Taxi apps are nothing new in the Kenyan scene, but we must admit that their adoption, which can be attributed to Uber’s disruption in the cab-hailing business, has changed the narrative that now appreciates technological advances. However, it is apparent that innovative taxi products are not having a smooth sail amid complaints from drivers who are crying foul of dwindling commissions, among other issues.
While Uber, Taxify as well as Little are on a go-slow, Kenyan company Virscom has today announced a taxi app called ShareCAB that has been termed as the country’s most affordable cab-hailing app. The app will charge drivers zero percent in commissions, which translates to more money in the driver’s wallets, but riders will not pay more. ShareCABTM hopes to undercut the competition with additional cab-sharing options that will see customers save up to 50 per cent of fare.
“ShareCAB is a state-of-the-art app, offering every facility in Kenya for app-based taxis, plus new models on ride sharing, zero commission so that drivers earn far more per ride, and a green motivation in reducing rides through sharing,” said Virscom Founder and CEO, Mwakio Ngale.
This is launch is strategically timed thanks to the aforementioned strike that seeks to see taxi fares go up (which is good for drivers but not good news for riders).
“No taxi App can deliver the breadth of drivers for any rider who books a call if the drivers themselves are losing money or earning too little to respond to bookings,” said Mwakio.
“For a taxi App to serve riders with prompt pickups and motivated drivers, drivers themselves need to be properly rewarded, and riders need to enjoy competitive fares.”
Since drivers will not pay any commission to the company, their pockets will be lined with more money, and when combined with shared rides, they stand to gain up to 38 per cent in returns. At the same time, sharing a ride for passengers heading to the same route means they will pay less. In some occasions, having a riding partner will earn riders up to 50 per cent in discounts.
So, you ask, how’s the company going to make money? Well, drivers will pay a flat rate membership fee of KES 2000 each month.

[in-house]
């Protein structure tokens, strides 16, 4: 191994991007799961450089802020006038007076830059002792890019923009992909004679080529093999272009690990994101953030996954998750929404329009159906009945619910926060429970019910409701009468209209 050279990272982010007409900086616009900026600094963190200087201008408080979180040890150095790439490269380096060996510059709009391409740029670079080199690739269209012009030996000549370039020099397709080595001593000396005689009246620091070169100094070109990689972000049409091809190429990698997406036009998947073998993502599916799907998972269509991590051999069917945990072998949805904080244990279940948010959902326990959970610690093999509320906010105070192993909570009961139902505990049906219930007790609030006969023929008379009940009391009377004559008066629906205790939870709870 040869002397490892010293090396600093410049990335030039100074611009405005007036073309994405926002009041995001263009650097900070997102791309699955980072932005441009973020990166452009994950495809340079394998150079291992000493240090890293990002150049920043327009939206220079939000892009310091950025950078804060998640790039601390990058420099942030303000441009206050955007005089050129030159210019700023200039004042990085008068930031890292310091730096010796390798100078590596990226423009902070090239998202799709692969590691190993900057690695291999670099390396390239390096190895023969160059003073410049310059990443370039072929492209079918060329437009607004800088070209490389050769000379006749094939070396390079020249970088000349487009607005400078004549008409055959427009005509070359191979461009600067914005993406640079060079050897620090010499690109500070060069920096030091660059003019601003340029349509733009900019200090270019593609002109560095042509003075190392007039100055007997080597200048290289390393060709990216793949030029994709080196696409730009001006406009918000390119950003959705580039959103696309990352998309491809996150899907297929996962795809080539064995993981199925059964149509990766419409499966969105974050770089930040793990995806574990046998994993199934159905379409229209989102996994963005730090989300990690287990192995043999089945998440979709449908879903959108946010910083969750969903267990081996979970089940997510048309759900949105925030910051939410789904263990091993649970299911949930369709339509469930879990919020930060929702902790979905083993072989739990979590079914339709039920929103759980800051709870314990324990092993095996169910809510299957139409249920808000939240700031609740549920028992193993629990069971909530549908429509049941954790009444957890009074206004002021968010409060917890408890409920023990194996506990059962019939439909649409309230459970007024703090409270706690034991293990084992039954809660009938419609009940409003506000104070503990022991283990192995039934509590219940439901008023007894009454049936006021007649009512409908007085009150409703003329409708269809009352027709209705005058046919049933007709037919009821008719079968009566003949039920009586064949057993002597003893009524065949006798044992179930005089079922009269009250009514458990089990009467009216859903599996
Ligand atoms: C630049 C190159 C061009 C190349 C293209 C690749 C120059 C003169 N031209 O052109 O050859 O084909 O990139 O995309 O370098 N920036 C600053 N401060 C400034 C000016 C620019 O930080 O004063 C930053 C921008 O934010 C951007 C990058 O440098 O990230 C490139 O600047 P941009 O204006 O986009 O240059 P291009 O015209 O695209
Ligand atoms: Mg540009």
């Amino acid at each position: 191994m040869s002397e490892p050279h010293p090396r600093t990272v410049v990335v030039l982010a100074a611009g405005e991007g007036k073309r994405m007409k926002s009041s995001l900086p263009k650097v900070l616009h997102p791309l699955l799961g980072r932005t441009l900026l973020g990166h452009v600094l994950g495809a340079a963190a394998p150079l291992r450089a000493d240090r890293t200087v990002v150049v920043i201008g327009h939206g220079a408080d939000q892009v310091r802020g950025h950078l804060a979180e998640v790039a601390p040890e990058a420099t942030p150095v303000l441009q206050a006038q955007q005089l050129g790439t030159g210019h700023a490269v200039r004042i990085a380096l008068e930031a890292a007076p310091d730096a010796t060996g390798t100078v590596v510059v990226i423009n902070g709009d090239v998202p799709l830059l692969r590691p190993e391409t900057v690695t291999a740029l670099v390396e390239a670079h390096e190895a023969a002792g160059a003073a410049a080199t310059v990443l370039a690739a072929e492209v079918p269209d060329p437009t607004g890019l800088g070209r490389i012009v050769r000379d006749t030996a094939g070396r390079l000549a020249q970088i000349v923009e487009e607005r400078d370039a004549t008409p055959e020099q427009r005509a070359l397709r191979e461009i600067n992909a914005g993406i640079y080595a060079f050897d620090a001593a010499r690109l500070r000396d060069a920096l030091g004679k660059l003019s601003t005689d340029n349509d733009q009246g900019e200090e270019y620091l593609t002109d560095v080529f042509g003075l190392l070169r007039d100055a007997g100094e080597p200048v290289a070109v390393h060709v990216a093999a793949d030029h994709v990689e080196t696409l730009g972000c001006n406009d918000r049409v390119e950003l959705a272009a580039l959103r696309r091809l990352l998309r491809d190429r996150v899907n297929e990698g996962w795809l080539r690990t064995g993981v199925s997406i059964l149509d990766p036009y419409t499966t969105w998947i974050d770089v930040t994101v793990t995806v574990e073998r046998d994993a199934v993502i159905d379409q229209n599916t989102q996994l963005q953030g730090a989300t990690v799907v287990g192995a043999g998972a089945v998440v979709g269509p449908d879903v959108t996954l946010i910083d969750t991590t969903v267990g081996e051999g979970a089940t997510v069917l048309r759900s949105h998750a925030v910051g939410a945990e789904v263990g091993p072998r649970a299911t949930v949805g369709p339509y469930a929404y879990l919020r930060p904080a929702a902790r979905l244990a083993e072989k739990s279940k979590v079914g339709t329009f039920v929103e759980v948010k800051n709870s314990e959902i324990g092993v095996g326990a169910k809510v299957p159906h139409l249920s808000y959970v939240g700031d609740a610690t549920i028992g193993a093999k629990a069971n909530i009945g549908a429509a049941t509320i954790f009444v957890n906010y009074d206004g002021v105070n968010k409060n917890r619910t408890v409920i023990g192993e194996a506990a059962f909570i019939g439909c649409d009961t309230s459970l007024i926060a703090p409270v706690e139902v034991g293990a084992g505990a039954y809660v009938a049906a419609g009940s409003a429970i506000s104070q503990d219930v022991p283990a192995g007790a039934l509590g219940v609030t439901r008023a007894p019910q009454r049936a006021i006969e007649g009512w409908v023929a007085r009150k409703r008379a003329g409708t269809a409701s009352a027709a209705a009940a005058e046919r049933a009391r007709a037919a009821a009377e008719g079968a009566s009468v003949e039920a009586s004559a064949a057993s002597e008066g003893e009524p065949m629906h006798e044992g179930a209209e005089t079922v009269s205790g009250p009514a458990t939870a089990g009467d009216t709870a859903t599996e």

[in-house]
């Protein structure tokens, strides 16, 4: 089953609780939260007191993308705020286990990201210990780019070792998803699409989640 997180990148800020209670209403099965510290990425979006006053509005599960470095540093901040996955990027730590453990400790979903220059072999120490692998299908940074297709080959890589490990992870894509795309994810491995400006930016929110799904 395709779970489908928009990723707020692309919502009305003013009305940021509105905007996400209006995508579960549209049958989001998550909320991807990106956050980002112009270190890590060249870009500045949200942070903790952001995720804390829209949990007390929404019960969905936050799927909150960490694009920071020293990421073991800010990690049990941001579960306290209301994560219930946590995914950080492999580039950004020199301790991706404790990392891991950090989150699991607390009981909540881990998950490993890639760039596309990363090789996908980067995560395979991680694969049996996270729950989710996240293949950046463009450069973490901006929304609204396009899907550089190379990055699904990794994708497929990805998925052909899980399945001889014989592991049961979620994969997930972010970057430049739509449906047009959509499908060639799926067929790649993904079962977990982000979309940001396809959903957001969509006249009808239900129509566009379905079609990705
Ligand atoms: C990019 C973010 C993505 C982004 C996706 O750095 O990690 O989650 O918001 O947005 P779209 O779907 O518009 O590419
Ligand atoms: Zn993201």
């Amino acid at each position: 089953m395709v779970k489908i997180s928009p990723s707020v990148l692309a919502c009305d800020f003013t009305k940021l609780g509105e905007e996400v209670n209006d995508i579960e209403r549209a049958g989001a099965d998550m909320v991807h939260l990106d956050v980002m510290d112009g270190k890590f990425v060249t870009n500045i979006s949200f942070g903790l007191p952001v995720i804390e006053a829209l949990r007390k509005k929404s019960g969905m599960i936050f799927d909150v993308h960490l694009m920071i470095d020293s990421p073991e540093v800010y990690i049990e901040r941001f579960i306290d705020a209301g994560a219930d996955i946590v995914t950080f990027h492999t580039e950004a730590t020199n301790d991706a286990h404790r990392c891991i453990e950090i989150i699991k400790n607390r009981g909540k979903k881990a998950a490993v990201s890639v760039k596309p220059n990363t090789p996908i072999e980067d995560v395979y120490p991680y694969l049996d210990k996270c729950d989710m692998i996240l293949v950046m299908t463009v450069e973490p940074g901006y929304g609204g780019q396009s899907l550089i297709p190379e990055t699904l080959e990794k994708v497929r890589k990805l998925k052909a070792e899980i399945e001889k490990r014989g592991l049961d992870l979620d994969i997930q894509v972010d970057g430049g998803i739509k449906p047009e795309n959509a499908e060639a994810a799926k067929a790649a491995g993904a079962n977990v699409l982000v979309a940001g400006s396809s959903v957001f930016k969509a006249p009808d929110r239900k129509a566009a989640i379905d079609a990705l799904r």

“My motivation was to create a platform where costs can be drastically reduced for customers and increased for drivers, in a combination that was smart and improved on our carbon footprint. At the end of the day, every shared ride will make a better environment for our kids,” says Mwakio.
Similar to Little, ShareCAB is developed by Kenyan talent and incorporates nice touches like an SOS button (which Little rolled out a couple of days ago) to alert the police or family in case something bad happens during a ride. Security will further be guaranteed by the firm’s thorough vetting process.
“We collect the drivers’ copies of Certificate of Good Conduct, KRA certificate, national ID and passport size photographs. We have also partnered with an agency that assists us with the drivers’ background checks,” adds Mwakio.
The app is live on Google Play for Android users. iOS and Windows Mobile users are out of luck, but there are plans to develop apps for the two platforms.
Pricing will be as follows:
Base fare: KES 100
Minimum fare: KES 250
Sharing with one extra customer
Base fare: KES 50
Minimum fare: KES 125
Sharing with 2 people
Base fare: KES 34
Minimum fare: KES 84
Cost per minute: KES 4
Cost per kilometre: KES 30
ShareCAB will initially launch in Nairobi, and extend its turf across the country in the next 6 months. A year from today, the app hopes to export its services to South Africa, Nigeria, San Francisco, Dubai and Toronto.
Also, how about putting more work on the logo?